Turbotec designs Hydrogen Gas Turbines
Belgian startup Turbotec develops hydrogen gas turbines for CHP. The startup’s hydrogen-fuelled gas turbine, TURBOTEC HyTG-550 is designed as marine propulsion and generator unit. The engine offers 550kW of electric power and in a CHP unit, it provides up to 950kW of thermal power. The turbine is modular and can fit in a 20 ft. high cube shipping container. Furthermore, the turbine is suitable for parallelization to obtain the desired power output in a larger hybrid-electric system. The startup also offers HyTG-100, a hydrogen-fuelled gas turbine generator, suitable for light hybrid-electric aviation and power generation in CHP or offshore units.
Protium Green Solutions develops Hydrogen-Based Industrial Heating Solutions
British startup Protium Green Solutions, a green hydrogen energy services company, implements CHP solutions for hydrogen-based industrial heating. Project HyLADDIE is the startup’s pilot project implementing zero emission industrial heating. The project will enact the installation and operation of dynamic combustion chambers (DCC) which use hydrogen as fuel. The startup also provides hydrogen-ready burners, CHP systems, and boiler products to deliver zero-emission heat solutions using green hydrogen as a source. Besides CHP, the startup works on zero-emission aviation – specifically, Project Heart – the startup’s hydrogen-based aviation endeavor.
10. Hydrogen Propulsion
Utilizing Hydrogen as a fuel for space propulsion is promising since it has a decent energy-to-density ratio as liquid hydrogen. Propulsion entails the direct usage of hydrogen fuel to power rockets, airplanes, and jets, with liquid oxygen-hydrogen systems gaining in popularity for space propulsion. Recent developments in space technology see blending hydrogen with other fuels to power turbines and propellants to achieve green propulsion. Hybrid-electric systems are especially remarkable in terms of achieving low emissions mobility. Hydrogen peroxide, a derivative of hydrogen, is an alternative fuel under R&D for its potential utility as space vehicle propulsion.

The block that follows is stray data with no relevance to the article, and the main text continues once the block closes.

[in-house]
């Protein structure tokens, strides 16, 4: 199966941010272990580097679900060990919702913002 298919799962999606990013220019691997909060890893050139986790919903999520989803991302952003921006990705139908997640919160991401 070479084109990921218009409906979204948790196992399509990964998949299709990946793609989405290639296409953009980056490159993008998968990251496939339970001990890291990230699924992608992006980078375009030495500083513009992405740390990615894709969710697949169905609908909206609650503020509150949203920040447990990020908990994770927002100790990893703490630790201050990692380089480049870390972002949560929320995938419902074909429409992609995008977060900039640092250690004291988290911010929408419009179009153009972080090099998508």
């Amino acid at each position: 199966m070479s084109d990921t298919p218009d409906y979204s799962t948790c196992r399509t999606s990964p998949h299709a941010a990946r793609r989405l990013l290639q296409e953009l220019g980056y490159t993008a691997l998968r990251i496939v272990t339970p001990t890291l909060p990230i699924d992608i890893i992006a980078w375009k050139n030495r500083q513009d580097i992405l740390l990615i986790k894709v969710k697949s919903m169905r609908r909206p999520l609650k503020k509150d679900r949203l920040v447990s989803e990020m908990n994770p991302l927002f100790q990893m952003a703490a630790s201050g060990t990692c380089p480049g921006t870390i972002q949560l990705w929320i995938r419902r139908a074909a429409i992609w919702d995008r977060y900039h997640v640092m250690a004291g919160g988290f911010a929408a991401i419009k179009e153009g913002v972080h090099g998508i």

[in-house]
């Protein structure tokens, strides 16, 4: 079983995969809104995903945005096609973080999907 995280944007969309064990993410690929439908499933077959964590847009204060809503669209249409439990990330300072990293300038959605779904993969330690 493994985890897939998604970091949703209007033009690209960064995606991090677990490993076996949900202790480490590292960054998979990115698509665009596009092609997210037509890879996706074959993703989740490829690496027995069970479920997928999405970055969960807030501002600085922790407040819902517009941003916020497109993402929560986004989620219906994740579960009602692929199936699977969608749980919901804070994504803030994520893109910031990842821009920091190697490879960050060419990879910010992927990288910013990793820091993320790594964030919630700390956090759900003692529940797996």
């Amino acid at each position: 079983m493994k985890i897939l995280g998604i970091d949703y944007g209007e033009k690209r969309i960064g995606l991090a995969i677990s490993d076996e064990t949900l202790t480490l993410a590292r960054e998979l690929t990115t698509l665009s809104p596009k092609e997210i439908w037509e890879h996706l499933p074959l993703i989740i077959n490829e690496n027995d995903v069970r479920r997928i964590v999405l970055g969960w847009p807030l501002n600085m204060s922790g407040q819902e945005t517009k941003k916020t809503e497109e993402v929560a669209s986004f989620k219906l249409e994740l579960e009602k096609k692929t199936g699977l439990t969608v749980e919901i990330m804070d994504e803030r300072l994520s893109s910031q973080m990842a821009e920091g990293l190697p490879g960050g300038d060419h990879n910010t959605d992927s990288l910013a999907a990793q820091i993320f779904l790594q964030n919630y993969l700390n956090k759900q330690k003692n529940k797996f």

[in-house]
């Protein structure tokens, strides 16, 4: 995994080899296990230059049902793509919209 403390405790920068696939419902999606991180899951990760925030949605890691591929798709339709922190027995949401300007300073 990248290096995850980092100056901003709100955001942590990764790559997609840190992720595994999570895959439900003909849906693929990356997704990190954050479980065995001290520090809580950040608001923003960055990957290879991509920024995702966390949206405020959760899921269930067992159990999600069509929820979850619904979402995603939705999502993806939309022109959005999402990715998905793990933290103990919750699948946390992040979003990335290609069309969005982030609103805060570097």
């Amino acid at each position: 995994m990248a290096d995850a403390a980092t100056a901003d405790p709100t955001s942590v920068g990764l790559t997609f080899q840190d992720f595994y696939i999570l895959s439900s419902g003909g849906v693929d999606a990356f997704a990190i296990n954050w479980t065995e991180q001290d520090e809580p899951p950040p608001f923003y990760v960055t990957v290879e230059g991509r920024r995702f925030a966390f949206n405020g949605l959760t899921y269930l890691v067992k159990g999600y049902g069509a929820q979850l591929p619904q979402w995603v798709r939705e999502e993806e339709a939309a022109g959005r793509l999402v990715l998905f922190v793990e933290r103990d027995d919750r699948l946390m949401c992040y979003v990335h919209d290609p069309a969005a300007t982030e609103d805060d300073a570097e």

Turbotech develops Hydrogen-Powered Turbogenerators
French startup Turbotech designs hybrid-electric propulsion systems for airplanes and electric-vertical take-off and landing (E-VTOL) vehicles. TG-R55 and TG-R90 are the startup’s turbogenerators that produce electric power onboard. When used in conjunction with batteries, they offer up to 10 times more range, compared to full-electric plane systems. The turbogenerators combine electric generators and turbines, fitted with integrated annular exchangers which enable exhaust gas energy recovery. The startup’s turbogenerators allow for lower weight expenditure on the vehicle, increasing efficiency of travel. The startup also designs a low emission turboprop engine, TP-R90.
Ursa Major Technologies designs Liquid Hydrogen Propulsion Systems
US-based startup Ursa Major Technologies engineers liquid hydrogen propulsion systems. Samus is the startup’s 50,000 lbf liquid hydrogen engine. It is a fuel-rich staged combustion upper-stage propulsion solution, eligible for medium and heavy class space-launch applications. The solution produces zero emissions and its architecture is derived from the startup’s previous projects – Hadley, an oxidizer-rich staged combustion engine, and Ripley, a 35,000 lbf liquid oxygen and kerosene engine.
Discover all Hydrogen Economy Trends & Startups
The top 10 hydrogen economy trends intend to promote sustainability of industrial operations, as well as advance the rate of decarbonization. There is a lot of scope for innovation in hydrogen storage and distribution, where carriers developed using nanotechnology will play a big role. The hydrogen pipeline initially consists of blended hydrogen solutions, with retrofitted pipelines or a newly developed network on the horizon. The overall milestone of all the above-mentioned hydrogen economy trends is to establish an alternative to the current paradigm of dependence on fossil fuels for all consumer, business, and industrial activities.
The Hydrogen Economy Trends & Startups outlined in this report only scratch the surface of trends that we identified during our in-depth research. Among others, novel production and hydrogen infrastructure development is set to transform the sector as we know it today. Identifying new opportunities and emerging technologies to implement into your business early on goes a long way in gaining a competitive advantage. Get in touch to easily and exhaustively scout relevant technologies & startups that matter to you.